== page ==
Divided Kingdom: Jordan separated by a king and a former heir to the throne

AMMAN, Jordan – The Kingdom of Jordan has long been considered an oasis of relative stability in the Middle East. As wars and riots flared up in neighboring Syria and Iraq, Jordan was seen for decades as a secure and reliable ally of the United States, a protector against attacks on Israel, and a key interlocutor for the Palestinians.

But this weekend, that serene image emerged as a long-smoldering rift between King Abdullah II and former heir to the throne Hamzah bin Hussein, erupted in the public eye.

On Sunday, the government accused Prince Hamzah, the king’s younger half-brother, of “destabilizing Jordan’s security”, making much more explicit allegations about his alleged involvement than the previous evening, when it first uncovered the alleged conspiracy.

In a speech Sunday afternoon, Jordanian Foreign Minister Ayman Safadi directly accused Prince Hamzah of working with former Finance Minister Bassem Awadallah and a younger member of the royal family, Sharif Hassan bin Zaid, aiming at “the security and stability of the nation. “

Mr Safadi hinted that all three were involved in a failed state court that had foreign support. He offered details of intercepted communication between the prince and Mr Awadallah, and announced the arrest of at least 14 more people.

Mr Safadi claimed Prince Hamzah had linked up with Mr Awadallah throughout the day on Saturday, accusing him of “inciting and making efforts to mobilize citizens against the state in a way that threatens national security”.

The allegations followed an attempt by Prince Hamzah, 41, to erase his name on Saturday night, when he released a video in which he said he was placed under house arrest. The prince denied involvement in any conspiracy against King Abdullah, although he condemned the government as corrupt, incompetent and authoritarian.

By Sunday, his mother had stepped into battle. Queen Noor – also the king’s stepmother – issued a combat statement in defense of her son, saying that she was a victim of “evil slander”.

For the royal house, which usually keeps disagreements private, it was a showdown of unexpected and unusual intensity.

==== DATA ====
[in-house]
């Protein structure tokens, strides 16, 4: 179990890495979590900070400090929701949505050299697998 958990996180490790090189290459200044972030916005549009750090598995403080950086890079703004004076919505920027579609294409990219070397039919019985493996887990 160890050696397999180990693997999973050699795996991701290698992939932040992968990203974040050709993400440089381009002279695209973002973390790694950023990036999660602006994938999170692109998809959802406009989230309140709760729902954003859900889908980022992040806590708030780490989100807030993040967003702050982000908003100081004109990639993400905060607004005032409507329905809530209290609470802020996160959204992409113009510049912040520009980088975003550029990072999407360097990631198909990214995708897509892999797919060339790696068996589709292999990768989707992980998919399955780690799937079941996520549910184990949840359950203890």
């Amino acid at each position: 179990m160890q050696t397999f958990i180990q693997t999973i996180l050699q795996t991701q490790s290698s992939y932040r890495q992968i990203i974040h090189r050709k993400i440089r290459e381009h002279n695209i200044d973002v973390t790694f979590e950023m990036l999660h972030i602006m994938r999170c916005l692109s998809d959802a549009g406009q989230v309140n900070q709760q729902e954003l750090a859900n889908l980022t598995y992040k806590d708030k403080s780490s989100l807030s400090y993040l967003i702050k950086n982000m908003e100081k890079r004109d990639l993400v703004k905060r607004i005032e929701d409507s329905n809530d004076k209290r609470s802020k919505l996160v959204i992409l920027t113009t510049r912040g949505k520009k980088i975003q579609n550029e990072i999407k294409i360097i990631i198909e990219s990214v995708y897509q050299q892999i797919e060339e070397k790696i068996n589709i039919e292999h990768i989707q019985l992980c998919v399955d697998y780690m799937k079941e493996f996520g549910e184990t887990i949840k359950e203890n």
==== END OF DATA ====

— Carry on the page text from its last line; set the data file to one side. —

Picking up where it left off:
“The way it unfolded, with arrests and videos, was shocking,” Jawad Anani, a former Jordanian foreign minister and economist, said in a telephone interview Sunday. “Despite the tensions, the royal family has always been a picture of a united front. But yesterday’s events shattered that image and cracks erupted in broad daylight. “

Prince Hamzah’s father, King Hussein, ruled Jordan for four decades and made a peace treaty with Israel. During the life of King Hussein, his sons and his four wives often joked about the influence. But since King Abdullah succeeded Hussein in 1999, his control has never been publicly challenged.

King Abdullah and Prince Hamzah had similar upbringings and were educated in elite British and American schools and military colleges. But in his youth, Prince Hamzah was considered more academic – he graduated from Harvard in 2006 – and was long considered a more likely future monarch. Prince Abdullah was appointed Hussein’s successor only in the last weeks of the king’s reign.

The two men also represent different branches of King Hussein’s family. Abdullah is the son of Hussein’s second wife, Princess Muna; Hamzah’s mother, Queen Noor of America, was Hussein’s fourth wife.

According to his website, Jordanian Army Brigadier General Prince Hamzah presents himself as an anti-corruption campaign that would take the country in a more dynamic and independent direction.

The crisis over the weekend prompted the United States and other Jordanian allies, who see King Abdullah as a key partner in fighting terrorism in the Middle East, to express support for him.

Because Jordan borders Syria, Iraq, Israel and the Israeli-occupied West Bank, the country is seen as an opposition to regional security. And as the home of millions of exiled Palestinians and the formal guardian of the Al Aqsa Mosque in Jerusalem, it is important for any future peace agreement between Israel and the Palestinians.

The United States deploys troops and planes in the country, maintains close ties with Jordanian intelligence services, and provided more than $ 1.5 billion in assistance to the Jordanian government last year, according to the State Department.

The rift seemed to be playing out not only for the Jordanian audience, but also as a public relations war aimed at Washington. Prince Hamzah recorded the video in Arabic, but he also took care of publishing it in English.

To many international observers, the conflict between the king and the prince highlighted the fragility of the social structures beneath Jordan’s peaceful façade.